• Post Reply Bookmark Topic Watch Topic
  • New Topic
programming forums Java Mobile Certification Databases Caching Books Engineering Micro Controllers OS Languages Paradigms IDEs Build Tools Frameworks Application Servers Open Source This Site Careers Other Pie Elite all forums
this forum made possible by our volunteer staff, including ...
Marshals:
  • Campbell Ritchie
  • Tim Cooke
  • Devaka Cooray
  • Ron McLeod
  • Jeanne Boyarsky
Sheriffs:
  • Liutauras Vilda
  • paul wheaton
  • Junilu Lacar
Saloon Keepers:
  • Tim Moores
  • Stephan van Hulst
  • Piet Souris
  • Carey Brown
  • Tim Holloway
Bartenders:
  • Martijn Verburg
  • Frits Walraven
  • Himai Minh

Implementation of cloning

 
Ranch Hand
Posts: 134
  • Mark post as helpful
  • send pies
    Number of slices to send:
    Optional 'thank-you' note:
  • Quote
  • Report post to moderator
How do we implement cloning for a class? In what scenario, can we do that?

Is there any relation between implementations of cloning and equals()?
 
Ranch Hand
Posts: 3271
  • Mark post as helpful
  • send pies
    Number of slices to send:
    Optional 'thank-you' note:
  • Quote
  • Report post to moderator

How do we implement cloning for a class?



Simply override the clone() method as defined in Object. You probably want to implement the Cloneable interface, as well.

In what scenario, can we do that?



You can do that in any scenario in which you want to be able to duplicate an instance of a given class. In addition, if you are making extensive use of Cloneable objects but, specifically, want one (or a few) classes to be non-Cloneable, you might consider implementing the clone method and throwing a CloneNotSupportedException. I suspect you'd have to have a very good reason for doing so, though, as it could be confusing.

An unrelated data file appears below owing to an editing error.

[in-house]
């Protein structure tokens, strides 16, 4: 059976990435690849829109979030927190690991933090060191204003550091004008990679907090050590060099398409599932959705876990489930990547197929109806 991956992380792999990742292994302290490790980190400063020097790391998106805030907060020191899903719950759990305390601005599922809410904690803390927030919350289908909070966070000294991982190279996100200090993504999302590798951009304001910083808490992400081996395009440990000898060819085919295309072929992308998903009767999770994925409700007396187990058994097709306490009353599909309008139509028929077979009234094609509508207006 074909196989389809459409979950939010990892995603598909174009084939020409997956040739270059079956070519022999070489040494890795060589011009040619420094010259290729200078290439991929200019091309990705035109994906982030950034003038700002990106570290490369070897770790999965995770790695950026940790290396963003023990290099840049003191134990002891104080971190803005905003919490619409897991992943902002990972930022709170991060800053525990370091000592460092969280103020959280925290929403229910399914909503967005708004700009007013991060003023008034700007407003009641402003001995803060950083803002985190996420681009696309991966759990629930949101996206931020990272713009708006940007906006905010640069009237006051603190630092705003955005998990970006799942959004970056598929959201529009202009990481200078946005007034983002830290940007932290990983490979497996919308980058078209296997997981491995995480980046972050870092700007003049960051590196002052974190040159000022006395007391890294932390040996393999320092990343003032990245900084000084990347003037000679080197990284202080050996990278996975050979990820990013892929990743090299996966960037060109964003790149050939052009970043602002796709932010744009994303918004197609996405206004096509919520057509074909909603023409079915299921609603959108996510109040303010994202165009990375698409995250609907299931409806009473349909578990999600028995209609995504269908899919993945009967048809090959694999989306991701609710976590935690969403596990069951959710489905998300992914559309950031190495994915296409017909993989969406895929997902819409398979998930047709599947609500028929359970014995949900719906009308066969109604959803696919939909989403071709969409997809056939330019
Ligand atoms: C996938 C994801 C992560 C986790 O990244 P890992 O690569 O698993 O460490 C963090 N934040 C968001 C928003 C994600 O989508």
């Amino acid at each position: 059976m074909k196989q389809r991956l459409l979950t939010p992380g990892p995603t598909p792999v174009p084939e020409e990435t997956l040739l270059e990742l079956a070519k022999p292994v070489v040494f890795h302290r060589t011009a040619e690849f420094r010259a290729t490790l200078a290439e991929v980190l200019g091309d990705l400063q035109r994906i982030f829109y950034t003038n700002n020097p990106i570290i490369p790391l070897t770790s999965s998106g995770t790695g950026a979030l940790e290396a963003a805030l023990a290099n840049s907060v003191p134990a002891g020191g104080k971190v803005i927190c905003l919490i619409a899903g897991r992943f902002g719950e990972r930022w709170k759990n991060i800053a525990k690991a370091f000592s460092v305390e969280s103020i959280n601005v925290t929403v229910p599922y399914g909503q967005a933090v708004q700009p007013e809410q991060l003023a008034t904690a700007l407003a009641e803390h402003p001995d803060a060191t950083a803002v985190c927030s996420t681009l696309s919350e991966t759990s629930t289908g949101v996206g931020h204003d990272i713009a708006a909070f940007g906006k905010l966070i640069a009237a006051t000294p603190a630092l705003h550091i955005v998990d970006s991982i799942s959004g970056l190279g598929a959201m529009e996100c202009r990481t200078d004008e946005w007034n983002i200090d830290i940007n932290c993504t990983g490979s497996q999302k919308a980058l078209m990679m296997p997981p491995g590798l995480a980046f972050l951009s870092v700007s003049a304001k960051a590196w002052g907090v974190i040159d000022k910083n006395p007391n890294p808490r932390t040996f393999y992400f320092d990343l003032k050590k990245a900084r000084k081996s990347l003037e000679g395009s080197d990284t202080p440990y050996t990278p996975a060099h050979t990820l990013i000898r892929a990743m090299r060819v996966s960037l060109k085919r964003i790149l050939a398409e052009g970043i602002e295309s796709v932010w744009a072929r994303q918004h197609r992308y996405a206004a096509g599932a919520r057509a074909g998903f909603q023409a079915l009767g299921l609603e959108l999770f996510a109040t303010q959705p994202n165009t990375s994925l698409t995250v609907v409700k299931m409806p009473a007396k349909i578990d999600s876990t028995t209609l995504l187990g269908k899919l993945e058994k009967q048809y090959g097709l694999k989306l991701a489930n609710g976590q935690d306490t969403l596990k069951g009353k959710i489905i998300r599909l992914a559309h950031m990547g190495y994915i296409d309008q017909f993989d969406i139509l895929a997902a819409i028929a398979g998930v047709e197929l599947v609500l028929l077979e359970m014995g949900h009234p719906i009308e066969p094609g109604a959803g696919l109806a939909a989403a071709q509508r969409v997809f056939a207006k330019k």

Is there any relation between implementations of cloning and equals()?



In general, x.clone().equals(x).

However, that isn't always true. Check out the API Spec for Object for more details.
 
Naina Si
Ranch Hand
Posts: 134
  • Mark post as helpful
  • send pies
    Number of slices to send:
    Optional 'thank-you' note:
  • Quote
  • Report post to moderator
Thanks for the reply.

How does that work for protected classes?
Can we override the clone() method even for final & abstract classes as well?
 
Corey McGlone
Ranch Hand
Posts: 3271
  • Mark post as helpful
  • send pies
    Number of slices to send:
    Optional 'thank-you' note:
  • Quote
  • Report post to moderator

Originally posted by Naina Si:
How does that work for protected classes?



Do you really mean protected classes or are you referring to the fact that clone() is defined as a protected method? You're free to override any method as long as the new method's access modifier is equally or less restrictive than the original. So, for a protected method, you can override that with a protected or a public method.

Can we override the clone() method even for final & abstract classes as well?



Sure.

For an abstract class, if you have data members defined within the abstract class and you want the subclasses to be cloneable, you'll probably want to make the abstract class cloneable, as well.
reply
    Bookmark Topic Watch Topic
  • New Topic